A scaleup company is any company with a validated product and an average annualized growth rate of at least 20% over three years. The growth rate can be measured in terms of revenue or employees. Therefore, the scaleup company has usually reached its product-market fit, and it has created a scalable business model. Thus it’s in a phase where this business model needs to be scaled up.
Understanding a scaleup company
In a typical start-up, the company tries to determine its product-market fit and works toward a repeatable, scalable business model. Employees are willing to sacrifice job stability for the promise of tremendous growth later.
With market fit and a scalable business model identified, the start-up should in theory experience a period of rapid growth. At this point, it becomes a scaleup company. The Organization for Economic Co-operation and Development (OECD) defines a scaleup company as any with 20% year-on-year growth for the past three years and at least 10 employees.
While the significant growth experienced by scaleup companies is beneficial to the bottom line, scalability does present some challenges. We will look at some of these challenges in the next section.
Common challenges for scaleup companies
Difficulty in sourcing talent
Many scaleup companies find it difficult to source adequately skilled talent, with some estimates suggesting at least a quarter of vacancies remain unfilled.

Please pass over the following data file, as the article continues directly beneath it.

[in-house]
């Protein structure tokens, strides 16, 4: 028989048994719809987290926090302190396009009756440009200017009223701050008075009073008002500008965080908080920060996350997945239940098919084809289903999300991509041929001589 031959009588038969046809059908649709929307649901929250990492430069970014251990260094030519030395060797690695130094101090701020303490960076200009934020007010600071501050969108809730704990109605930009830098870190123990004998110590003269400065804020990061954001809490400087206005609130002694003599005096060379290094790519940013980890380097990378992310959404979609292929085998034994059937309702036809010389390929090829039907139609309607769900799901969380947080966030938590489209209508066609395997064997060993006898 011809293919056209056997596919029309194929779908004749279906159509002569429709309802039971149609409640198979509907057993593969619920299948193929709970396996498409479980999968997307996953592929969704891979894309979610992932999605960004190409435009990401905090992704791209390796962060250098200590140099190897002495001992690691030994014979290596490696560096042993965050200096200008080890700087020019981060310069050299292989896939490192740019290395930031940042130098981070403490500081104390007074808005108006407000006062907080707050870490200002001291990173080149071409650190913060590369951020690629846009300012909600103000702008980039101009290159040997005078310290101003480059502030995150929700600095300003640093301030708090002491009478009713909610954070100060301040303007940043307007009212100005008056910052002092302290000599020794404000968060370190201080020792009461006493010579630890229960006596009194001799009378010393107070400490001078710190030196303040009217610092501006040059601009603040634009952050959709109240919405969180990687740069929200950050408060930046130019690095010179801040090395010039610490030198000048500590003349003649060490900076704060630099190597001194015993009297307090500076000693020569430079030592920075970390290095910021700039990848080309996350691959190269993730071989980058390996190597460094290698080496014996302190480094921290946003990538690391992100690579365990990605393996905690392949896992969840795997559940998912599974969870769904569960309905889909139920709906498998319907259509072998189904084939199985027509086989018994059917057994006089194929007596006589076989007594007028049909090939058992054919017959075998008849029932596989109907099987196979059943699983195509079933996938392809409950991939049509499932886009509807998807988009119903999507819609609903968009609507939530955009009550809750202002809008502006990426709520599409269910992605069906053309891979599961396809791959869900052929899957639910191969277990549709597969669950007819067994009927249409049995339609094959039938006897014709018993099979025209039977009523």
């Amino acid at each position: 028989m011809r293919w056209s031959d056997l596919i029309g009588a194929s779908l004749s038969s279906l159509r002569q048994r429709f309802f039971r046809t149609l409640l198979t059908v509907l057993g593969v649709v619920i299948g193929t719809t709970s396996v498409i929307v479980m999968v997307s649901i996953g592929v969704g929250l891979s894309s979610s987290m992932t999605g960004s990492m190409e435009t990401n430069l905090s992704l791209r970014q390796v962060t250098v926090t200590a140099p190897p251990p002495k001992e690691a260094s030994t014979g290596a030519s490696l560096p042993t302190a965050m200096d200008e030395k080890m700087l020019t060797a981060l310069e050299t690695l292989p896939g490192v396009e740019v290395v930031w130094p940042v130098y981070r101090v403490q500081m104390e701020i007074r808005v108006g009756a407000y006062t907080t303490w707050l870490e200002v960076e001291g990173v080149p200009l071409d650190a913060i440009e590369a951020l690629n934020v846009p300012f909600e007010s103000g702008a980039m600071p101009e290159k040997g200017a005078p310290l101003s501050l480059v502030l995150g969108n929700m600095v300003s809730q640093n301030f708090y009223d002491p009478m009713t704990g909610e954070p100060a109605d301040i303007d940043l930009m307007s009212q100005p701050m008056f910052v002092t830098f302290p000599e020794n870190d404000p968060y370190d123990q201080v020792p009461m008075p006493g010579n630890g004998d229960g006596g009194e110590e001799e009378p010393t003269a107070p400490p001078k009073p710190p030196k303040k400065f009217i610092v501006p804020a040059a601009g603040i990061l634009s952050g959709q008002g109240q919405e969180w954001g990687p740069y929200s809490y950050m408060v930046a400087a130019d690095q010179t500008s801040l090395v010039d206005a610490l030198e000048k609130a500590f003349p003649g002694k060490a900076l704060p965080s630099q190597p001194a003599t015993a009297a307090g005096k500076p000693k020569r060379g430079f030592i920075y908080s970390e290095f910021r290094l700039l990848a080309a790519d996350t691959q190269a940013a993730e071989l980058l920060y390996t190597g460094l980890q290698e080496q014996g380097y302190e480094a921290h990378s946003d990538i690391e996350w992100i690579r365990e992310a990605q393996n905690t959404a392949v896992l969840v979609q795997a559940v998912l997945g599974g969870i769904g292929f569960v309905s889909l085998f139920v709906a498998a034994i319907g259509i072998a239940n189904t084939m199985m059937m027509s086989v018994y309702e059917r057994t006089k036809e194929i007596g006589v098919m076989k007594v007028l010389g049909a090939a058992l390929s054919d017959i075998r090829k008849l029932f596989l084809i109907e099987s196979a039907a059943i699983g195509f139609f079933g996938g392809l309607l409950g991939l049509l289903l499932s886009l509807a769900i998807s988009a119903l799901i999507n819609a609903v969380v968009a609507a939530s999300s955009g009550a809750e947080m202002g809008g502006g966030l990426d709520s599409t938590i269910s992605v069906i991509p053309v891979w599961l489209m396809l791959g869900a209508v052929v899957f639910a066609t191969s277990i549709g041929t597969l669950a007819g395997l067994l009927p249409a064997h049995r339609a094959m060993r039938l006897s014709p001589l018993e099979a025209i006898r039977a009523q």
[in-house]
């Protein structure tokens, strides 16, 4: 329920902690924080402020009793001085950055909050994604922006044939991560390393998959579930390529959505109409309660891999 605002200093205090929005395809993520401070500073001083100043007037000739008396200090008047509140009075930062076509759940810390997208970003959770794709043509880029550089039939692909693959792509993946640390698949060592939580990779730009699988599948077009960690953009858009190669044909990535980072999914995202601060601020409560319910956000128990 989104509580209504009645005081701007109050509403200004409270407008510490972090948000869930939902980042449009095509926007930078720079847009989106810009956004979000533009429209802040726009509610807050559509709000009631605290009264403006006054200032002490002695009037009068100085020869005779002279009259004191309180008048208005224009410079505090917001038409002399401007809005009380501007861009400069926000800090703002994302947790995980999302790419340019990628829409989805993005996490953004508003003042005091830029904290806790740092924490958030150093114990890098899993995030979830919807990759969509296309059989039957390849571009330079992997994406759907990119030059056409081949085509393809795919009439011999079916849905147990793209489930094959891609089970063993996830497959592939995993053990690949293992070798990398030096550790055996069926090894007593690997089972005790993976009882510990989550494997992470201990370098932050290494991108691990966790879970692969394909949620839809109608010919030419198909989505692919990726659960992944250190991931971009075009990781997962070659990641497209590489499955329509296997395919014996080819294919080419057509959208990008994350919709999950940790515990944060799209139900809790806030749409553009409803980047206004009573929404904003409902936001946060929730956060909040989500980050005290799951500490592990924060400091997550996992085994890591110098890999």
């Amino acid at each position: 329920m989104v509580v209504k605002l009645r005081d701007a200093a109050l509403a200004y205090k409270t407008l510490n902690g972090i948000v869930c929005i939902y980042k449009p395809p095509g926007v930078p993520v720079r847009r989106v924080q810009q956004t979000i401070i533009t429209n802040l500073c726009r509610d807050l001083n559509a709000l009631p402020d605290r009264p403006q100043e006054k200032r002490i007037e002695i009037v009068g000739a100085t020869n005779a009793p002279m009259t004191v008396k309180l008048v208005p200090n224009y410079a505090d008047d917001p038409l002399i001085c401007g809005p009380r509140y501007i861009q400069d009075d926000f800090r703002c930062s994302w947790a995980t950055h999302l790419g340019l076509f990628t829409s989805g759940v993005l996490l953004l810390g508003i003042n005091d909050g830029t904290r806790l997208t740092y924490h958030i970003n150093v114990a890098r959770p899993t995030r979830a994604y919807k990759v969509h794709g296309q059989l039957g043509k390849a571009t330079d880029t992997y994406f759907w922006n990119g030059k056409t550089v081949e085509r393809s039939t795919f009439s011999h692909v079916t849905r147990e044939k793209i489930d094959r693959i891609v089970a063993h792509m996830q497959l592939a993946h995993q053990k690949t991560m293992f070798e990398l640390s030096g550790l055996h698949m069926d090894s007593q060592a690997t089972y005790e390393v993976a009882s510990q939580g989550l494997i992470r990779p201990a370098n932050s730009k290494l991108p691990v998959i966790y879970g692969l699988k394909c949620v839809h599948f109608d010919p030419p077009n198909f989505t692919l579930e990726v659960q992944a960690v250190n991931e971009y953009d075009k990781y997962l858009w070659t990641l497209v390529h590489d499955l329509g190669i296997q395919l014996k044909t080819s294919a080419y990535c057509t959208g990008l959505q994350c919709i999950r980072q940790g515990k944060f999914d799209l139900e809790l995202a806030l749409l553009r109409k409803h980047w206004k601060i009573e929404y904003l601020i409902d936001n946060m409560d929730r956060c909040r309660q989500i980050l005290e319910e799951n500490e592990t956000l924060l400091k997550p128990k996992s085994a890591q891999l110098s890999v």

To some extent, this problem can be mitigated by not leaving the recruitment process until the last minute. Scaleup companies should begin the process of hiring new talent before it is needed. By securing talent ahead of time, this strategy can be seen as a forward-looking investment in the future success of the company.
Research by the ScaleUp Institute discovered that the majority of scaleup businesses lack a clear understanding of their finance options.
Some believe bank loan finance is a barrier to growth, while others tend to rely on an attractive balance sheet to garner interest from investors.
In truth, there are many funding options available and most investors want to see a clear growth strategy that displays agility, innovation, and vision. A key component of this strategy is the identification of weaknesses or gaps in knowledge or skill and how the business intends to overcome them.
Maintaining growth momentum for a scaleup company invariably means accessing new markets. There can be a tendency for scaleups to seek growth for the sake of growth and not consider the financial risks, regulatory pressures, or logistical issues of doing so.
Expansion into new markets can also result in a company messaging becoming diluted in a larger, less-targeted audience. Proper due diligence on market demographics and viability should be undertaken before any growth strategies are undertaken.
- A scaleup company is any company with a scalable, repeatable business model and average annualized growth of at least 20% over three years. Growth can be measured in terms of revenue or employees.
- A scaleup company is a more evolved form of a start-up. With a validated product and market fit identified, scaleup company employees have greater job stability.
- The rapid growth seen in a scaleup company presents its challenges. These include difficulties in sourcing talent and misconceptions around attracting investment capital. Scaleup companies can also become preoccupied with new markets to sustain growth momentum.
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